Frequently Asked Questions (FAQ) about Striped Bass

Striped bass is a native species to the Miramichi River system. As a result of effective management and fisheries closures, its population has recovered significantly from critically low levels of the late 1990s and early 2000s. The recovery of striped bass in the southern Gulf of St. Lawrence is a great success, which led to the reopening of Indigenous and recreational fisheries, bringing economic benefits to the region.

1. Question:

Where is it allowed to fish for striped bass in the southern Gulf of St. Lawrence ?

1. Answer:

Striped bass may be fished in the inland and tidal waters of the provinces of New Brunswick (NB), Nova Scotia (NS) and Prince Edward Island (PEI) in the southern Gulf of St. Lawrence.

Map of the Gulf Region

2. Question:

Do I need an angling license to fish striped bass?

2. Answer:

To fish striped bass in tidal waters, you do not need a license. However, to fish in inland waters, you will need an angling license issued by the province you will be fishing in. Please call or visit the provincial natural resource department for more information on angling licenses. This information can also be found in the angling book of each respective province.

Provincial Links

3. Question:

When can I fish for striped bass?

3. Answer:

The season varies depending on whether you are fishing in inland waters or tidal waters. Here are the dates for the 2023 season:

  1. Tidal waters adjacent to N.B., P.E.I. and N.S. in the southern Gulf of St. Lawrence: April 15 to October 31, 2023.
  2. The inland water season for NB and NS rivers in the Gulf Region is May 1 to September 15, 2023 (except for the entire Miramichi River system where the season is April 15 to October 15, 2023). In the inland waters of PEI, the season is from April 15 to September 15, 2023.

4. Question:

Is the fishery open all hours of the day during the season?

4. Answer:

No. Angling is closed during the night. Angling activities in tidal and inland waters can begin two (2) hours before sunrise and must end no later than two (2) hours after sunset of each day.

From July 1 to September 30, in tidal waters only, the closure begins at 00:00 (midnight) and ends at 5:00 am.

5. Question:

What is the daily bag and possession limit?

5. Answer:

For the 2023 recreational fishing season, recreational anglers may retain a maximum of three (3) legally sized striped bass (total length of 50 to 65 cm) per day and it will be prohibited to have more than three (3) striped bass in your possession any time from April 15 to October 31, 2023.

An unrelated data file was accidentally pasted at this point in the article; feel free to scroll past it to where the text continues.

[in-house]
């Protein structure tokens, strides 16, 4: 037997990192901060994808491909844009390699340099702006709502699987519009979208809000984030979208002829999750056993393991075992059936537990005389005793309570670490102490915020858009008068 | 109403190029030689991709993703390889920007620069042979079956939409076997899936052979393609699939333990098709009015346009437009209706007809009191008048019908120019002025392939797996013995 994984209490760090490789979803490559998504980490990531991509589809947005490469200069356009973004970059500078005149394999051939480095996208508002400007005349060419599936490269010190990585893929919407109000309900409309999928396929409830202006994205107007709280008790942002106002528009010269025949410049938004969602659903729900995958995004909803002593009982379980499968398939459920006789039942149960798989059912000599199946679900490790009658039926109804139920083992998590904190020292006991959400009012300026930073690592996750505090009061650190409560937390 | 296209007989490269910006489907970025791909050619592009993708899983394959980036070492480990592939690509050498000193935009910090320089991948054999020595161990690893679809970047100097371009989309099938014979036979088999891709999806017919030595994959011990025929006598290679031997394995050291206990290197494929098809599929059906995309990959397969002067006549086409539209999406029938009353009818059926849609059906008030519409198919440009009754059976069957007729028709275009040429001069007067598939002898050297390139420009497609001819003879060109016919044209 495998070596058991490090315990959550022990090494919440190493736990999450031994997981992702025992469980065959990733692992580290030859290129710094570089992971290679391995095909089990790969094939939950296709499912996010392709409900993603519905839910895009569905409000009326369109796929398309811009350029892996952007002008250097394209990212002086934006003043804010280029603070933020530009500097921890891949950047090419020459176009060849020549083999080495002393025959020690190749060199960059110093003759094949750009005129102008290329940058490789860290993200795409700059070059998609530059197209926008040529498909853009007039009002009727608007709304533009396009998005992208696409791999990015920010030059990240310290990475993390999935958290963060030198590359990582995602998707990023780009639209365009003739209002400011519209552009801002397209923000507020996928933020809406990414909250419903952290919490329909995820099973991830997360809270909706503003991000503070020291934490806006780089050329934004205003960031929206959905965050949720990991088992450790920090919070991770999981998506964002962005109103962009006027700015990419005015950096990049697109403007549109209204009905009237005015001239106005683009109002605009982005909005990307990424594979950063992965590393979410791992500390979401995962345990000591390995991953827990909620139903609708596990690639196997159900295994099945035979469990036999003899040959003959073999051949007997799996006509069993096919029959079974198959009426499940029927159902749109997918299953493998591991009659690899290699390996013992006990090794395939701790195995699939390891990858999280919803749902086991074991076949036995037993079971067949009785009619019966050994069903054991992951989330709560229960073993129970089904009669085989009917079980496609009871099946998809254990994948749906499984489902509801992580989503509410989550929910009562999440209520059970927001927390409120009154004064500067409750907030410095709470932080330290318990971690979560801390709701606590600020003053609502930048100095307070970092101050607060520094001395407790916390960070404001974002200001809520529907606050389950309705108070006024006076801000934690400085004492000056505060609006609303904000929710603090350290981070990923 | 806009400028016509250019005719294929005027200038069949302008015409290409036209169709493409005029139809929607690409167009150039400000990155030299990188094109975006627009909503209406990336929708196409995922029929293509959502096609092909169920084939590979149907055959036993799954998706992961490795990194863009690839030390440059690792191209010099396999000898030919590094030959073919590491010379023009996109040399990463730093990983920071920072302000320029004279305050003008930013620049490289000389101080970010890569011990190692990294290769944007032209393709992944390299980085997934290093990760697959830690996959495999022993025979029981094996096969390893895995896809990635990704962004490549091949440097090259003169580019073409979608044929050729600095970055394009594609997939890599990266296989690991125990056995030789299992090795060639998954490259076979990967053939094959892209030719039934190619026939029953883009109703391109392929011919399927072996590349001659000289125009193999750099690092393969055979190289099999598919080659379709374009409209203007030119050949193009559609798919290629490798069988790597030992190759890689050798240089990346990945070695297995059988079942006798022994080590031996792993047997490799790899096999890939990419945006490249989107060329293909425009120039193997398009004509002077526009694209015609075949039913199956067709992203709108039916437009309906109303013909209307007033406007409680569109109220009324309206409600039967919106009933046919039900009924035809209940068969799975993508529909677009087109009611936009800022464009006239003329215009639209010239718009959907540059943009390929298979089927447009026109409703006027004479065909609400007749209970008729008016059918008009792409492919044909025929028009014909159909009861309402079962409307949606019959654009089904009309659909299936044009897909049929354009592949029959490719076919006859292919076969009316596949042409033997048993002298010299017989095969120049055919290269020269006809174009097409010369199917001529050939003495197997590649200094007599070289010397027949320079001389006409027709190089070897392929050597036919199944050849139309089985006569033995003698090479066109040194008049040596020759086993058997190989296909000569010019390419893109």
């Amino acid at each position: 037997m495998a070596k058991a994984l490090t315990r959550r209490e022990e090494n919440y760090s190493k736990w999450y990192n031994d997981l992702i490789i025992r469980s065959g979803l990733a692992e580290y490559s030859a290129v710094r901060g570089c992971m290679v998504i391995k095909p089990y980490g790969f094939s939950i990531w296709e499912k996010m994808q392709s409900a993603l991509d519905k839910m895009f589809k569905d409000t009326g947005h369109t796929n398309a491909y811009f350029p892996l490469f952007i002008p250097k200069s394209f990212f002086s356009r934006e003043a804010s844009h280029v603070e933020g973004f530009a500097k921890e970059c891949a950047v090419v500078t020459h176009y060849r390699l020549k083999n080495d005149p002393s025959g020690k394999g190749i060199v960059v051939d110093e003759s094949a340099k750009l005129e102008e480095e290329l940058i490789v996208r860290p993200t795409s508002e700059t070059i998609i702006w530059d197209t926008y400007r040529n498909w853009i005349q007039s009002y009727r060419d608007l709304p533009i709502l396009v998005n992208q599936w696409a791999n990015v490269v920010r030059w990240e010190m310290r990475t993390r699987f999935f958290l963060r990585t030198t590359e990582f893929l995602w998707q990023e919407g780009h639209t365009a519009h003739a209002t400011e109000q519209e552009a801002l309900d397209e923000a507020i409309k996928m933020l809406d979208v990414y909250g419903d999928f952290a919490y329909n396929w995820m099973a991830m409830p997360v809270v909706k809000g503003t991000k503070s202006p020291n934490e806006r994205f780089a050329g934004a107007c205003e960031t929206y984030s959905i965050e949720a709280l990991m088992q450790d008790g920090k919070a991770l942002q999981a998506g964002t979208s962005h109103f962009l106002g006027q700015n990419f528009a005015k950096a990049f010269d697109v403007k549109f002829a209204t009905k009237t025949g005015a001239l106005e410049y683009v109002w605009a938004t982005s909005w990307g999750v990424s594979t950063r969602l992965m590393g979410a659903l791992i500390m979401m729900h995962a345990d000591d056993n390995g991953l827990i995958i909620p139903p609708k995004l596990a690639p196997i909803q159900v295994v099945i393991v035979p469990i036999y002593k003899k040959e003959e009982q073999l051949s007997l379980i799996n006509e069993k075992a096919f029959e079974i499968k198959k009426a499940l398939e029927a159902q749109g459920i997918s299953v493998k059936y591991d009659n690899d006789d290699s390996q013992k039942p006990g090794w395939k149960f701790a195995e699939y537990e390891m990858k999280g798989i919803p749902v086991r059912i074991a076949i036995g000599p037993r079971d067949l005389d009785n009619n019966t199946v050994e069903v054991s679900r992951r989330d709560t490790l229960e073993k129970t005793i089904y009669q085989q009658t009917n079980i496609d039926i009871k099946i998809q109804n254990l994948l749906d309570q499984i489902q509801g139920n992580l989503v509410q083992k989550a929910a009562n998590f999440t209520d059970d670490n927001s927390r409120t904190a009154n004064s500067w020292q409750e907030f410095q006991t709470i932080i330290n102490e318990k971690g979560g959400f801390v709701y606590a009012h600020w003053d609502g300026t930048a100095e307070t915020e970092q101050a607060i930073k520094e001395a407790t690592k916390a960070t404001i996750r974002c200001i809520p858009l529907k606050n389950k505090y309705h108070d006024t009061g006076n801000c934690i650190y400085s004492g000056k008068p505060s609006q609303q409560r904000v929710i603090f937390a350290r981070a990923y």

6. Question:

Why is the catch size 50 to 65 centimetres during the retention fishery?

6. Answer:

A maximum catch size of 65 centimetres has been set to protect the large spawners that produce the largest amount of eggs. A minimum catch size of 50 centimetres has been set to minimize the catch of fish that are not yet mature. Striped bass total length is measured in a straight line from the tip of the nose to the tip of the tail (one of the two tips of the tail, without any particular manipulation to the tail).

7. Question:

Can I cut and fillet my catches on the shore or aboard my boat?

7. Answer:

No. Many recreational fisheries, including the striped bass fishery in the Gulf Region, have quota and length restrictions as a conservation measure. Fishery officers on patrol may inspect your catches to identify the species and verify compliance with quota and length restrictions. For that reason, except for gutting, it is prohibited to possess recreationally caught striped bass that have been skinned, cut, packed, or otherwise dealt with (including filleting) prior to returning to one’s residence or accommodations after recreational fishing. Failure to comply with this requirement may result in prosecution.

8. Question:

Can I fish with natural bait?

8. Answer:

Yes, but there are some restrictions on this fishing method. It is mandatory to use barbless hooks when natural bait or lures are used to catch striped bass in tidal waters. This measure reduces the risk of injury to released fish. However, it is recommended to use barbless non-offset circle hooks.

9. Question:

What does striped bass eat?

9. Answer:

Striped bass feed opportunistically on a wide variety of plankton, insects, fish, and crustaceans. The size of the prey increases as striped bass grow, starting with zooplankton and larval fish, then progressing to small fish, shrimp and other crustaceans as the bass develop. Striped bass are generalist predators and will eat available prey in proportion to its availability in the environment.

Recent studies on the predator-prey interaction between native Striped bass and Atlantic salmon (smolts) in the Miramichi River have provided direct and indirect evidence that Striped bass consume variable numbers of emigrating salmon smolts annually. It is not clear whether this natural predator-prey dynamic is limiting the number of returning adult salmon to the Miramichi river as the survival of smolts in the ocean environment continues to be very low across the species range.

10. Question:

Is striped bass an invasive species to the Miramichi River and the southern Gulf of St. Lawrence?

10. Answer:

No, striped bass are historically native to the Miramichi River and to the southern Gulf of St. Lawrence. The species has always spanned the Atlantic coast from the St. Lawrence River to Louisiana.

11. Question:

Some people think that the best way to help Atlantic salmon is to kill as many striped bass as possible. Can this help the recovery of salmon?